Perhaps it's the gloomy cold winter weather exerting its effect on me.

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The Learning Process

When I first picked up a camera, I was amazed at what it could do. Back in the days of film, the process of image making required some forethought as the time lag between pressing the shutter button and actually seeing your image spans almost an eternity by today's standards. But there was magic. There was anticipation. There was both awe and disappointment as I eagerly awaited the little package containing my negatives and prints from the one hour lab (or even worse - the next day service). Leafing through the individual prints and assessing the results of my deliberate choices in camera settings, I anticipated the next time I would be faced with the same lighting situations and mentally deliberated what changes in settings I would make. It was awesome. I had control.

A lovely old Agfaflex film camera and lenses given to me by my father-in-law. The little box sprouting from the top of the body is a wind-up mechanical timer.

A lovely old Agfaflex film camera and lenses given to me by my father-in-law. The little box sprouting from the top of the body is a wind-up mechanical timer.

Along with the Agfaflex, my father-in-law also gave me his trusty Canon AE-1. Both cameras are in excellent, mechanically perfect condition and is used as often as I can find film (and more importantly, places where I can get them developed and printed).

Along with the Agfaflex, my father-in-law also gave me his trusty Canon AE-1. Both cameras are in excellent, mechanically perfect condition and is used as often as I can find film (and more importantly, places where I can get them developed and printed).

In art school, I learned to develop my own film and make my own prints. The variables expanded exponentially. It was bewildering. I soon realized that in the days before I had learned darkroom techniques, I was reliant upon machines to develop my film and make my prints. In essence, the machines and their operators had more control over my final images than I had. As I moved from film camera to film camera, then to digital, the process changed and yet remained the same. Remained the same in that all the basic controls were pretty much the same, changed in that the time lag between pressing the shutter button and reviewing the image had been obliterated. Also, as digital cameras became ever more sophisticated, it gave rise to the automatic settings and with it came the cursed, convoluted computer menu systems. It ruins the creative process when you have to dig really deep into the UI just to find a basic setting.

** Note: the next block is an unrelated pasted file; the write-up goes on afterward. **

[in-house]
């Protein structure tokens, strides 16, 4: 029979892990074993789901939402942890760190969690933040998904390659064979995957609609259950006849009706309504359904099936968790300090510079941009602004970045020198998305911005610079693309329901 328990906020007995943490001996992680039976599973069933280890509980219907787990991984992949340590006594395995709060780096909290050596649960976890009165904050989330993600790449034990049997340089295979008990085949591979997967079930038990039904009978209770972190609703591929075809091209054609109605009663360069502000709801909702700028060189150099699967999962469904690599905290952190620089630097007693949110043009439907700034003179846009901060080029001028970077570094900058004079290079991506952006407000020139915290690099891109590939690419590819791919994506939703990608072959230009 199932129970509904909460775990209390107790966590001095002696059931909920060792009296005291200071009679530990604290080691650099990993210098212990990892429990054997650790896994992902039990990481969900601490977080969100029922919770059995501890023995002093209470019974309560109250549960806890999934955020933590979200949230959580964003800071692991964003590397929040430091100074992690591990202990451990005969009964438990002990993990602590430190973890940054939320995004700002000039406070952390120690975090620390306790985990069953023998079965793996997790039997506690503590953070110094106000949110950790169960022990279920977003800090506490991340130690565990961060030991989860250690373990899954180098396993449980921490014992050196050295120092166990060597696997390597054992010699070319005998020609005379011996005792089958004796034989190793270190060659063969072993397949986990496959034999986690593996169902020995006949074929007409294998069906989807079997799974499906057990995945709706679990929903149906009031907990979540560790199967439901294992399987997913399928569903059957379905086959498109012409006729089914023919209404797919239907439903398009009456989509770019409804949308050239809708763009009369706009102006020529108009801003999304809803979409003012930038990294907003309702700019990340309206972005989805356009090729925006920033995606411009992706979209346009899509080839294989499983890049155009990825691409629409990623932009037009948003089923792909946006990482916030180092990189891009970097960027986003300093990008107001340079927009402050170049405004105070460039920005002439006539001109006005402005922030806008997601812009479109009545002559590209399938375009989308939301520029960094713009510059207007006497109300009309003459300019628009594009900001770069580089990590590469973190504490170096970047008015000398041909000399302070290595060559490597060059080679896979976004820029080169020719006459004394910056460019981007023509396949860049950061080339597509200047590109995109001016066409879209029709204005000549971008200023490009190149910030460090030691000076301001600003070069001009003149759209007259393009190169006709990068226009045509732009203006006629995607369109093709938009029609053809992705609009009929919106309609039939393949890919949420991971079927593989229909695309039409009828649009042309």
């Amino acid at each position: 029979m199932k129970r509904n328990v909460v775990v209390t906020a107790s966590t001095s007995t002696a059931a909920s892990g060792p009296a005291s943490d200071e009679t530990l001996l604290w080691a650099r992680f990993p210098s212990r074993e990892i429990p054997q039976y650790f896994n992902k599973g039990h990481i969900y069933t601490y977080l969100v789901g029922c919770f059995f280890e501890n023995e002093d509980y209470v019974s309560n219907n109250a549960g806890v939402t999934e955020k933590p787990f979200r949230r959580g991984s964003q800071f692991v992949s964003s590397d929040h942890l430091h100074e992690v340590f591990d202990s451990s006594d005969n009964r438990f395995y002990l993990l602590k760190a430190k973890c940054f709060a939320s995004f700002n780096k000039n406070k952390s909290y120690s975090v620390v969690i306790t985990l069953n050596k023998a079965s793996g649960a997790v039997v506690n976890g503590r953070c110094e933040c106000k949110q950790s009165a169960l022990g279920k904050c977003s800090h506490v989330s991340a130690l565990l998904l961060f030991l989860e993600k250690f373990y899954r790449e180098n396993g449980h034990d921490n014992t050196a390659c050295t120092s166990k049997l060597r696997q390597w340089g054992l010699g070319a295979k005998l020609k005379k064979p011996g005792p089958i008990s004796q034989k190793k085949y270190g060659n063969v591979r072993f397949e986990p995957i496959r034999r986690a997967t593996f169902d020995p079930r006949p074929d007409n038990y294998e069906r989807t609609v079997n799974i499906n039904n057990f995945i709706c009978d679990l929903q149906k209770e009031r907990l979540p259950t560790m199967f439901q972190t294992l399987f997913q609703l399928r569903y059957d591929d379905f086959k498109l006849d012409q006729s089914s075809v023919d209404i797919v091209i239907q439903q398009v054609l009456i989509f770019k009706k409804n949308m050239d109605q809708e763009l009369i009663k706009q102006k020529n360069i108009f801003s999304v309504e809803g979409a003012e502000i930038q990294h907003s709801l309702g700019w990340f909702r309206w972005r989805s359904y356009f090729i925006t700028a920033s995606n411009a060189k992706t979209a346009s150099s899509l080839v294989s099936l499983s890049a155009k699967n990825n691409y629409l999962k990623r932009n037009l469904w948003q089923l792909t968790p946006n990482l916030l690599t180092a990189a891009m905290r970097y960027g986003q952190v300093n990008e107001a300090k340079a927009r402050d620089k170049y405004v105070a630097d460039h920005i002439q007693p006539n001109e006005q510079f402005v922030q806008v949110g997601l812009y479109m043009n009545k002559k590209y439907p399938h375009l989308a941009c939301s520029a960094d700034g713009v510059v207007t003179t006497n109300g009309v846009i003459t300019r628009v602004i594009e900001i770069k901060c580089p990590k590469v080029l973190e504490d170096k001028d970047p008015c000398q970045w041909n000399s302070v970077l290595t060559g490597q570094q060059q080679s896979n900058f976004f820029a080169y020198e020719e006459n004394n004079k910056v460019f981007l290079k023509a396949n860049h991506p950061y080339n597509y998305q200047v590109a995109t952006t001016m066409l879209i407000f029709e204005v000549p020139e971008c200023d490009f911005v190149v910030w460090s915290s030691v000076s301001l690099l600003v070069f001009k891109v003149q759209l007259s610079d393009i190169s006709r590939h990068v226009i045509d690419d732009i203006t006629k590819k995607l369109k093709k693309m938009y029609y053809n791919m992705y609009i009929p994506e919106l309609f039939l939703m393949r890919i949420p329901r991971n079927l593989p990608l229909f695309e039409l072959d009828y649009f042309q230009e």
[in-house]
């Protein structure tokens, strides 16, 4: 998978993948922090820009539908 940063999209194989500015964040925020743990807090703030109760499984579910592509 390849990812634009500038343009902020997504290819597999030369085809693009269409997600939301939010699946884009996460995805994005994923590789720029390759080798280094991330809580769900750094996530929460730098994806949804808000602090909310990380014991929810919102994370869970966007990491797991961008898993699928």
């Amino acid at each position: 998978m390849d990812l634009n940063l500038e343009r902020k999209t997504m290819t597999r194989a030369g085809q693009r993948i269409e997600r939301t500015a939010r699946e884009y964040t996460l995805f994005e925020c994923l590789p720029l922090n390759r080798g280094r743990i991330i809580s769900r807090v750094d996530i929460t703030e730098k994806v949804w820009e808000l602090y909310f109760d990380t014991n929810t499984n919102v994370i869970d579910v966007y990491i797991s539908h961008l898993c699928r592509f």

I don't fault camera manufacturers for stuffing ever more features into their increasingly sophisticated cameras, but it would seem that it's ceding control over the very things that make your images unique. Although, to be honest, most people will never move the dial on their fancy DSLRs from 'Auto' to 'Manual.'

This is exactly the reason why my digital camera is always on the fully manual setting. In maintaining complete control, you are given the opportunity to succeed in executing your creative vision as you see fit without any safety net. Conversely, you are also given the opportunity to fail and take blurry, incorrectly exposed and indecipherable pictures. This fear of failure is what makes photography so exciting. Without the limitations of pre-set exposures of 24 or 36 offered by film, plus the added benefit of absolutely no waiting time, no processing costs, and accelerated trial-and-error learning, digital photography offers an avenue for self-expression that I find exhilirating. This is why I'm continually looking for that elusive digital camera that has honest-to-goodness analog controls (controlling f-stop on the lens barrel and exposure compensation on a real dial instead of a hard-to-navigate computer menu), a simple viewfinder to review the image you just snapped, and a form factor similar to my dad's old beat up Canon Ftb or my father-in-law's Canon AE-1 (pictured in the above image).